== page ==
Purpose: Previous studies have examined externalizing behaviors among African American youth using variable-centered approaches that study aggression and delinquency separately. However, aggression and delinquency often operate together in shaping adolescent behavior. For this reason, person-centered approaches are essential for identifying subgroups of African American youth using multiple indicators of aggression and delinquency to model the behavioral heterogeneity within this population. We examined the relationship between interpersonal, school, and parenting factors and externalizing behaviors among African American youth. Method: Drawing from the National Survey on Drug Use and Health 2015–2018, we conducted latent class analysis based on 5 externalizing behavior indicator variables (i.e., serious fight, attack to harm, stealing, drug selling, handgun carrying) using a sample of 7,236 African American adolescents, aged 12–17. Results: We identified a three class solution: Class #1—No Involvement (74.4%), characterized by very low levels of involvement in all of the externalizing behaviors examined; Class #2—Serious fight (23.3%), which is characterized by near-universal involvement in a serious fight, far lower levels of attack to harm, and negligible levels of stealing, drug selling, and handgun caring; and Class #3—Multidimensional externalizing (2.3%), characterized by very high levels of involvement in all of the externalizing variables examined. Conclusion: Most African American youth are not involved in externalizing behaviors. It is vital to support both the large majority of African-American youth who are abstaining from externalizing behaviors and to develop/implement programs to address the contextual and interpersonal needs of youth at elevated risk for consequences related to externalizing.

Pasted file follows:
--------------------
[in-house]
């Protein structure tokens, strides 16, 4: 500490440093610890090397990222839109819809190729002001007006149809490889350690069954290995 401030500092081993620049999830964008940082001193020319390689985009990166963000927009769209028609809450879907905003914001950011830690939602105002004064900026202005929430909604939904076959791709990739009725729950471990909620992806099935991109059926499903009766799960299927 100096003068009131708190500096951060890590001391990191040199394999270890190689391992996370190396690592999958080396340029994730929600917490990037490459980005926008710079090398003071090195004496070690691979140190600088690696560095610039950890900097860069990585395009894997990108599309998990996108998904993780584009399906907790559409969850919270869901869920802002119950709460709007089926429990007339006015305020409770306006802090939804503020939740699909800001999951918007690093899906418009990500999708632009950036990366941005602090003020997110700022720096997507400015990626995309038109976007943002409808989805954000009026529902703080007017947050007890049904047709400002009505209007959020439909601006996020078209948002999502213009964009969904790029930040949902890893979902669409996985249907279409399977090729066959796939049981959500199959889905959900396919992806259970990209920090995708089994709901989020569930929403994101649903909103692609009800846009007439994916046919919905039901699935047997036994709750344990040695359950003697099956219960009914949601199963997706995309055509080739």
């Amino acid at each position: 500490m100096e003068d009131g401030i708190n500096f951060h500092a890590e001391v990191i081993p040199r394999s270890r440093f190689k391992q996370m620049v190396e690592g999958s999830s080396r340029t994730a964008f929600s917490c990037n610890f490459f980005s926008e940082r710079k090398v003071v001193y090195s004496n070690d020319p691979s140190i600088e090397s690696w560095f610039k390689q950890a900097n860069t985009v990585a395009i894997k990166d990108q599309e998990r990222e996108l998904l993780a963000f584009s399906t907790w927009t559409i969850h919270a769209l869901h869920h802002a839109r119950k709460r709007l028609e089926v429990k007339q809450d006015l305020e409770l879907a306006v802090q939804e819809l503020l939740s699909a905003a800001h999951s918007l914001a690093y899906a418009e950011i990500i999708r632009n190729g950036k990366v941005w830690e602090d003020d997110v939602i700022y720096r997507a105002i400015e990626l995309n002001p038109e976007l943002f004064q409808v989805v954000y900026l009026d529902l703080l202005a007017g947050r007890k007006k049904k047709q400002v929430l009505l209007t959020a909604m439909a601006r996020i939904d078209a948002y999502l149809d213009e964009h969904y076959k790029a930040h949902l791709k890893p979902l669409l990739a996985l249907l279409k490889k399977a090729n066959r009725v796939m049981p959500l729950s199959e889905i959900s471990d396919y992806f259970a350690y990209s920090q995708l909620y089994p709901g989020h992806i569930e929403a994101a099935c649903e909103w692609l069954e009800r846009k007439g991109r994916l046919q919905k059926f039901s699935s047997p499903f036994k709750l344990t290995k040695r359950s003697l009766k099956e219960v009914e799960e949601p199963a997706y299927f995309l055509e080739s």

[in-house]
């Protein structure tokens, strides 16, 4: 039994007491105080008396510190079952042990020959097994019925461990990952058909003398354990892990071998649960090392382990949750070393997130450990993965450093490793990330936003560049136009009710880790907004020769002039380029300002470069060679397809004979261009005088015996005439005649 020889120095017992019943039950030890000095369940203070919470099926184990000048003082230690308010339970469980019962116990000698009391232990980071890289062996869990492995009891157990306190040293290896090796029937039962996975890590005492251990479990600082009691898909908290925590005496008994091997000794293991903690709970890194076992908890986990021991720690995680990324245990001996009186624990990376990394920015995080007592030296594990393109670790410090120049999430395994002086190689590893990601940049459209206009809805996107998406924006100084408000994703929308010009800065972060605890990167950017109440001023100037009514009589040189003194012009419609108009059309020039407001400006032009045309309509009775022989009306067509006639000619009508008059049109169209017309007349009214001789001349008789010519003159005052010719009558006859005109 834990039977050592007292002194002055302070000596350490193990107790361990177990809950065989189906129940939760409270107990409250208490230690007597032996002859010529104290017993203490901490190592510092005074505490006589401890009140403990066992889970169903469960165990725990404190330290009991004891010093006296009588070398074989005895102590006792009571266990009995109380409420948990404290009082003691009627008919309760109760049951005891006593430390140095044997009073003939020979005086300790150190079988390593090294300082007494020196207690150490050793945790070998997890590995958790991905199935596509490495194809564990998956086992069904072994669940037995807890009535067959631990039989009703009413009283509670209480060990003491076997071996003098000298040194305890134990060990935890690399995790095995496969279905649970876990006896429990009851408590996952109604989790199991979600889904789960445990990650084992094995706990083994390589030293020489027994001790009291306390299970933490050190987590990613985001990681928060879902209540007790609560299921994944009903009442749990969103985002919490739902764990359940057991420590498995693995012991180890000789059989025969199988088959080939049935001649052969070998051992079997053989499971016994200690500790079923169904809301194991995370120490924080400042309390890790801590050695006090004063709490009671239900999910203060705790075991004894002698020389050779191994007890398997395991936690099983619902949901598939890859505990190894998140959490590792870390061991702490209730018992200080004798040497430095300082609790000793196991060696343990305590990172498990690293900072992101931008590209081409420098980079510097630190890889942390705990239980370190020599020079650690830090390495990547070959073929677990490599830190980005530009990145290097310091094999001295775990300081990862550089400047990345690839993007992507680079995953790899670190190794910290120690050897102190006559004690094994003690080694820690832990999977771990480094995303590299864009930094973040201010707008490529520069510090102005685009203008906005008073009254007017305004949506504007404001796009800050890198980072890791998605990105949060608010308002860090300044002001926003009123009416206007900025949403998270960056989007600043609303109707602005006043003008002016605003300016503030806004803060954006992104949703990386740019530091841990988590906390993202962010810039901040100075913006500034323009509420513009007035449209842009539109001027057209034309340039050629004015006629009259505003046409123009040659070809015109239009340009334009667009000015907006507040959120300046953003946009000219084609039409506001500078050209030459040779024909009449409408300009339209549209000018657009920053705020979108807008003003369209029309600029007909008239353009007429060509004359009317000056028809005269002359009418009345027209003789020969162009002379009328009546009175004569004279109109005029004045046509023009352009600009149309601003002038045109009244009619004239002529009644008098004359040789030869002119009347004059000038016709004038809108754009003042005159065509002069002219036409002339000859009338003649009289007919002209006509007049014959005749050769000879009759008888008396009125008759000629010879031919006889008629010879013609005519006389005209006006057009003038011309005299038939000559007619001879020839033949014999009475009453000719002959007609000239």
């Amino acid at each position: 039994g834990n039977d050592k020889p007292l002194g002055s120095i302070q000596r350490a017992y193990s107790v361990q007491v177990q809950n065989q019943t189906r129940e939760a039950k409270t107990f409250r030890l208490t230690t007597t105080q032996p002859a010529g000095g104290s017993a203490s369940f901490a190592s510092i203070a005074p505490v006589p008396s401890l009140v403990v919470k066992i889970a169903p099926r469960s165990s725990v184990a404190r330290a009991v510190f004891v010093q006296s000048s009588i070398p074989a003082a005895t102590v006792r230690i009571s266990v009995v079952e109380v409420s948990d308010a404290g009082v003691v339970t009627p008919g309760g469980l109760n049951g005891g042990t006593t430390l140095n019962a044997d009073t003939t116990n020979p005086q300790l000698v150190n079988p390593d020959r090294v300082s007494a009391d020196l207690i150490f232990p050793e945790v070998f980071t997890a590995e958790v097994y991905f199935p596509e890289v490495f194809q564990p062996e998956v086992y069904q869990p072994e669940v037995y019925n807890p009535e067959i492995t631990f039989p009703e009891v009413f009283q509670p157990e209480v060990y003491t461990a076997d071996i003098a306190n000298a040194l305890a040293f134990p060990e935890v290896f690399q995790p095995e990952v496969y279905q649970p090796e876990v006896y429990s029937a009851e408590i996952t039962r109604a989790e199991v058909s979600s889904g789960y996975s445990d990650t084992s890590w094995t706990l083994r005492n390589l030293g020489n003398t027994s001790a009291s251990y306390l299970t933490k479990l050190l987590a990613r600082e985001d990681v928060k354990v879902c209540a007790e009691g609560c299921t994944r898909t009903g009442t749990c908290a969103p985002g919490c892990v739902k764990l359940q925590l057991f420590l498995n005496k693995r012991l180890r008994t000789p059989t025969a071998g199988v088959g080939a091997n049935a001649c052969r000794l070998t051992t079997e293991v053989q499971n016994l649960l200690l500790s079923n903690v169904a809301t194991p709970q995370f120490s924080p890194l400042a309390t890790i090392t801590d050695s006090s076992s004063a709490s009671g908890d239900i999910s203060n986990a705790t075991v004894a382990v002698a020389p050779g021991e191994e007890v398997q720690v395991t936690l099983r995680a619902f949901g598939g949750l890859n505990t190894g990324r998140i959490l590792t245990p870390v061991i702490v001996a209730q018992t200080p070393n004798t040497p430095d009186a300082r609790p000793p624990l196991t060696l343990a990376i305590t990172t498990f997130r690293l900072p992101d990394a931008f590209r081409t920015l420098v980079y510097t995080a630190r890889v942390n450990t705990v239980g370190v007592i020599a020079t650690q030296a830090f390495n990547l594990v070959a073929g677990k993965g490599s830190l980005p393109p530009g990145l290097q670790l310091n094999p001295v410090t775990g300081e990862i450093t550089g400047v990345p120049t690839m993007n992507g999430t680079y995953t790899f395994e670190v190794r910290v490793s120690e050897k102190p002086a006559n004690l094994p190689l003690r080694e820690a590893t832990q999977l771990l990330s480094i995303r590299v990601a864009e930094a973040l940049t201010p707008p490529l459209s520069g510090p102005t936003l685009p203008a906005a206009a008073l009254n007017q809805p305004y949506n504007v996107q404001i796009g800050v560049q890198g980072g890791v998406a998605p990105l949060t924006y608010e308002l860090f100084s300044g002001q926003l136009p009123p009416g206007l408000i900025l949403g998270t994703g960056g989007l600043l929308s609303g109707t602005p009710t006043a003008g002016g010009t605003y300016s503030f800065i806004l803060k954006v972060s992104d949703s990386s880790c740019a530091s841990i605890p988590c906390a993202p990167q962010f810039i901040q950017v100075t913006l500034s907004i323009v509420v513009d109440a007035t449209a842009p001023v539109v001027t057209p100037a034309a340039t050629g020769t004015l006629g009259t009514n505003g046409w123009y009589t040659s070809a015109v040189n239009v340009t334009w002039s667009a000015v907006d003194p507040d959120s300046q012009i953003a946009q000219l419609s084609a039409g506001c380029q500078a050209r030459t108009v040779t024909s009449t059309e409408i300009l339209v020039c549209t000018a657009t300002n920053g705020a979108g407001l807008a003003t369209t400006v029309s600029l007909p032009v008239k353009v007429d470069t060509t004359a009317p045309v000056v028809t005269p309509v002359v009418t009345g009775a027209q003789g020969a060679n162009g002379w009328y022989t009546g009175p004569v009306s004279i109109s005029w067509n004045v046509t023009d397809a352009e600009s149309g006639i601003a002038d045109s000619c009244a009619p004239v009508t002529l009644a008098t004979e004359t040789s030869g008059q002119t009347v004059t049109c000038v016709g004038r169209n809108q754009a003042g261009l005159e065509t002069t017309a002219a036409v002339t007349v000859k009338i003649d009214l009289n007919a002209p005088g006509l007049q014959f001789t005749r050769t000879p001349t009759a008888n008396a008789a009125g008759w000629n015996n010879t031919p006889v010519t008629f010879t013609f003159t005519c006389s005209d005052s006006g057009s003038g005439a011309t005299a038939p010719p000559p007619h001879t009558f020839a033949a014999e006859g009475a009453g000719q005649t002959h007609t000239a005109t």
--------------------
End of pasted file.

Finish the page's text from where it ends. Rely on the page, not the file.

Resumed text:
|Number of pages||15|
|Journal||Social Psychiatry and Psychiatric Epidemiology|
|Publication status||Published - 2022 Jan|
Bibliographical noteFunding Information:
The authors declare that they have no conflict of interest. This work was supported by the National Institute on Drug Abuse of the National Institutes of Health [Award Number K01DA035895] and National Institute on Alcohol Abuse and Alcoholism of the National Institutes of Health [Award Number K01AA026645]. The content is solely the responsibility of the authors and does not necessarily represent the official views of NIDA, NIAAA, or the NIH.
This work was partially funded by the National Institute on Alcohol Abuse and Alcoholism (Grand number K01AA026645), National Institute on Drug Abuse (Grand number K01DA035895, R01DA051578).
© 2021, Springer-Verlag GmbH Germany, part of Springer Nature.
All Science Journal Classification (ASJC) codes
- Health(social science)
- Social Psychology
- Psychiatry and Mental health